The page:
hall. The arrows helped the kids find their way to where they were going.
Later that week, there was a torrential rain, and it washed away all the
arrows, without a trace.
But the camp went on. By then, everyone knew the way. The arrows
were gone, but their direction was still with us. It was a busy and great
camp. And I was tired after we finished on the last day. That night I went
to bed early, and in my own twilight between sleeping and waking, I could
almost hear the sounds of the kids' voices one more time. Then I woke up
completely and found myself in a darkened room that was absolutely quiet.
But the life of the camp and the kids' voices were inside me. The outward
sign was gone, but its energy remained. In me.
Everything we do in the church is meant to point beyond itself to
something more. Nothing is for its own sake-not the fellowship, or the
organization, or the budget, or the liturgy, or the building. They're all
arrows that point beyond themselves. They point to love that will be with
us when all the arrows are gone.
Do you see the arrows? Where do they point you? How do you feel when
they disappear? What's your direction now? What will you do? Monkey Trap
ome trappers in South America seek to capture monkeys without S
harming them, to take them to zoos and such . So they take a large
gourd and empty it on the inside, much as we might empty out a pumpkin
to make a jack-o-lantern at Halloween. They carve a small hole in the side
of the gourd, making an opening that's just big enough for the monkey's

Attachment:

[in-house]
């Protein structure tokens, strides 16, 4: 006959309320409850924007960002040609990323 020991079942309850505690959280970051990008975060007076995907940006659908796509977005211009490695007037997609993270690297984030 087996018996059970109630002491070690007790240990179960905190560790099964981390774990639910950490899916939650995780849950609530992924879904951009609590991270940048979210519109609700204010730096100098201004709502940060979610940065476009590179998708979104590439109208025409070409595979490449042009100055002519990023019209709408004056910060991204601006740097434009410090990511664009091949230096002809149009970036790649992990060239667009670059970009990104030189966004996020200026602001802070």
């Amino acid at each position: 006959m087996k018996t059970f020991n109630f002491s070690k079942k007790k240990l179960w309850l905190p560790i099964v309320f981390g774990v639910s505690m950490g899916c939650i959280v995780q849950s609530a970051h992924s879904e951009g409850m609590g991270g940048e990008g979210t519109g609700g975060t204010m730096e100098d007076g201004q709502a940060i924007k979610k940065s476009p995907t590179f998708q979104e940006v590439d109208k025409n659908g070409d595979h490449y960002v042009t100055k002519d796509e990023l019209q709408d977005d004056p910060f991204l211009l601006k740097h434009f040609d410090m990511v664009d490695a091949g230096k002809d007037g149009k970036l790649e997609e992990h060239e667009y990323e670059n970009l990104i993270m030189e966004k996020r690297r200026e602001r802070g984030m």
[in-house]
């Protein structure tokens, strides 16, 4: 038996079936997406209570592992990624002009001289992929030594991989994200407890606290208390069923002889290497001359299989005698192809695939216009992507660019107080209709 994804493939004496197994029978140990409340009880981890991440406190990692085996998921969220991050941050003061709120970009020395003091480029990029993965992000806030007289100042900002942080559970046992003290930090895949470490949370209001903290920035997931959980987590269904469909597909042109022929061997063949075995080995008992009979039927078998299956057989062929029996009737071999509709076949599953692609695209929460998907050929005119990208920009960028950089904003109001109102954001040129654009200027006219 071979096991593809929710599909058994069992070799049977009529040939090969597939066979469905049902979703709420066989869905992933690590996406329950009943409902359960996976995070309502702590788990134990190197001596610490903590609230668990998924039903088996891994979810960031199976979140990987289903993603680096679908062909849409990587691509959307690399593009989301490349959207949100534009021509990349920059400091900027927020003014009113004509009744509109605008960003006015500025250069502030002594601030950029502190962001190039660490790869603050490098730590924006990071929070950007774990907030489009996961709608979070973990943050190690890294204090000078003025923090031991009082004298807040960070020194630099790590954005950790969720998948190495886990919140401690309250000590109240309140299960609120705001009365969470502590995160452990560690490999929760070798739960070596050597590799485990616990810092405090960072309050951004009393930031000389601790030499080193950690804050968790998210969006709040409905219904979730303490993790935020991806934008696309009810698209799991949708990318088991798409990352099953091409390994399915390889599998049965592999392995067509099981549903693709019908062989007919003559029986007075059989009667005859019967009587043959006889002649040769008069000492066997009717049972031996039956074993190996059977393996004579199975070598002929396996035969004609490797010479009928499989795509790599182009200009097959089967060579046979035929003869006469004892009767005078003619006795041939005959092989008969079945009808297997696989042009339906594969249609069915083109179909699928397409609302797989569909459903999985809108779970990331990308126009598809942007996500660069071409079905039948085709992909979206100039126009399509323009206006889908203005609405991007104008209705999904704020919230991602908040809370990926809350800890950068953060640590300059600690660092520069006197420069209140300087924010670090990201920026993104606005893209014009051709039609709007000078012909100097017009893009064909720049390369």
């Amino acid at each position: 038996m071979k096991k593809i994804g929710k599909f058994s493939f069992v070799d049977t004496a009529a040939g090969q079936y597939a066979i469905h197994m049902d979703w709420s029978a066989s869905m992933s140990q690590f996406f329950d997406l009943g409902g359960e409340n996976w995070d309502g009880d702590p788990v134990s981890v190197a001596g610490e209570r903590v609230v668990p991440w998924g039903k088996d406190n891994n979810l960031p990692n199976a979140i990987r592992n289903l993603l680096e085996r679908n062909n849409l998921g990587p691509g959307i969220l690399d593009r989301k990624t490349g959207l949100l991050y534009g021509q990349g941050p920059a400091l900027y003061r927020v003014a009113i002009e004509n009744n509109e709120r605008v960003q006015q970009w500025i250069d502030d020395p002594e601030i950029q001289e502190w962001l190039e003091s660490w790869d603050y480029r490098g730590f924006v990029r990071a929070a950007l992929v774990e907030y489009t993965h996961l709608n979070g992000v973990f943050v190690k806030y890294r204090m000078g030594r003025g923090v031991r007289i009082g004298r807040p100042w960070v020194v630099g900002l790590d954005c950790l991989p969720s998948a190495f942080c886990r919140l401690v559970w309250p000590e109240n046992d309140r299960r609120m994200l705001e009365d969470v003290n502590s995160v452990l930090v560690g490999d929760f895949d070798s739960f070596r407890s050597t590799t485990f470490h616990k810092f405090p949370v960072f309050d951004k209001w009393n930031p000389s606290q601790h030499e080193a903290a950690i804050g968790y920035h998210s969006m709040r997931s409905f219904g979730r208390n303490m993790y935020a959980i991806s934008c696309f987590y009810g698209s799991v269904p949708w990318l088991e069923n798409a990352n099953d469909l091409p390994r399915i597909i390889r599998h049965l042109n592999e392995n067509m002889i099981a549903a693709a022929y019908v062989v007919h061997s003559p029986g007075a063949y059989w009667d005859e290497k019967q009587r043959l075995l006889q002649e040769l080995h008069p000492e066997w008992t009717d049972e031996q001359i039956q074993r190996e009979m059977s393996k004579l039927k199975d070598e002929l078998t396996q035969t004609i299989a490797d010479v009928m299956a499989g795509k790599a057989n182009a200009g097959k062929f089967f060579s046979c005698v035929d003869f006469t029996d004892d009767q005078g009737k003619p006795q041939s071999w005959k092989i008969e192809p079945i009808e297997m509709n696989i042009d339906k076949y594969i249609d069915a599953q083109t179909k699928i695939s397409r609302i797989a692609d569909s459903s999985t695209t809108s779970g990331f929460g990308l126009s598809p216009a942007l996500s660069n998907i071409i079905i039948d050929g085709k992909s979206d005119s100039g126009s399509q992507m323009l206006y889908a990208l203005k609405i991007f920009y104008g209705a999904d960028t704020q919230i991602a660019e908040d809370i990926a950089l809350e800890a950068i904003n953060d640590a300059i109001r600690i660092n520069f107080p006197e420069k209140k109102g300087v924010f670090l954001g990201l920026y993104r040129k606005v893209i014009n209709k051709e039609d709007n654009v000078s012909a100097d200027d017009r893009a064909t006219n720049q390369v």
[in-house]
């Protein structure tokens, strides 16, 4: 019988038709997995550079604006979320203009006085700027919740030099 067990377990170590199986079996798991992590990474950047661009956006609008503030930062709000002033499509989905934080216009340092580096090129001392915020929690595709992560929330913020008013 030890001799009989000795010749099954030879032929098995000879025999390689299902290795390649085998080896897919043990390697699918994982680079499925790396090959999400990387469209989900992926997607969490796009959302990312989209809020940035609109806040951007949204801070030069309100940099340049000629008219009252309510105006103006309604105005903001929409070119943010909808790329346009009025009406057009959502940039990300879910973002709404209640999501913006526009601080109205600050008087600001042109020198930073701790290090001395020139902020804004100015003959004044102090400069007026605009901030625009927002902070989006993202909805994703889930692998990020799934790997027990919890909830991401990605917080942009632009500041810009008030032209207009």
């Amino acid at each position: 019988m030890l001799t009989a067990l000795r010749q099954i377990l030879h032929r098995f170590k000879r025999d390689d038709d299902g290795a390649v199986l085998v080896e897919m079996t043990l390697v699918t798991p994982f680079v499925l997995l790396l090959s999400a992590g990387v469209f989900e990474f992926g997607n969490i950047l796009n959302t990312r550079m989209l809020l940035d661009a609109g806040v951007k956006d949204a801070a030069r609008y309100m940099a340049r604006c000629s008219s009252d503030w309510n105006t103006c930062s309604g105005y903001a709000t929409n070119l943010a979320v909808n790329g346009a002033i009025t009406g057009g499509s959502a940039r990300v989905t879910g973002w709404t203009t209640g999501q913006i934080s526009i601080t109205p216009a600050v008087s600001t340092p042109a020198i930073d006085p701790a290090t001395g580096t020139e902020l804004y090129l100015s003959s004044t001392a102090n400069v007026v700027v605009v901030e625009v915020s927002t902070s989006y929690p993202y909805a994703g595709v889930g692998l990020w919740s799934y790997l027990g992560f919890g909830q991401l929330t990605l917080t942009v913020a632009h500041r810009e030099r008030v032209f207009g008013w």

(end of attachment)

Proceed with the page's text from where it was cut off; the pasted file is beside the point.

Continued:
paw. Inside, they place some tasty nuts that the monkey will love to eat
and then secure the trap . When the
monkey arrives, he slips his paw
into the gourd, and it just fits. But
when he closes his paw on the nuts,
he's trapped! Of course, the monkey
can leave at any time. All he has to
do is let go of the nuts, and he's
free to go. But he doesn't want to
do that! He wants the nuts. So he'll
stay there with his paw in the gourd
until the trappers arrive to take him
away.
Sometimes we trap ourselves
by our unwillingness to let go. We
get stuck and can't take the next
steps. We hold on to something
that's really gone, unavailable, or
inappropriate-maybe it's a time of
life, a way of thinking, or an ended
relationship. We tie ourselves down
in ways that prevent us from living the life that's available right now. No
amount of discussion or explanation will really make a difference. We just
need to let go and move on.
If your hand isn't open, you can't receive a gift. There's no room if
your hands are full. If your hand is closed, you may turn away a friend or
someone who could be a friend. And certainly, as Indira Gandhi says, you
can't shake hands with a clenched fist. If you look at your hand, what do you see? Is it closed, like a fist? Are
you holding on, clutching at something? Are you full? Are you stuck? Are you
trapped? Or is your hand open far all you can receive? The Pearl
he Gospel of Matthew records a parable of the kingdom of God: it's T
like a merchant in search of fine pearls who sold everything to buy
one amazing pearl. In a related parable, also in Matthew, a man joyfully
sells everything he has to buy a field where treasure is hidden.
Our first priority is the kingdom of God, whatever the cost.
As author T. S. Eliot writes in the Four Quartets, our completion and
fulfillment is a condition of complete simplicity, costing not less than
everything. The great pearl surpasses everything. It's peerless and
priceless. God offers everything and invites us to give everything
in return. And we're most ourselves when we offer back everything.
We may be amazed to see all we can give.
The buyer of pearls can count himself lucky to find the great one.
The enormous price is not a burden or a grudging duty. It's an amazing
bargain. This great discovery calls for a complete response, with no
holding back or compromise. Nothing less will do. As Saint Augustine
says, our hearts are restless until they rest in God. The pearl, the treasure,
the kingdom of God is worth every sacrifice, every price, everything.
What's your pearl? Where do you find it? How do you claim it? What does
it cost you? What do you give?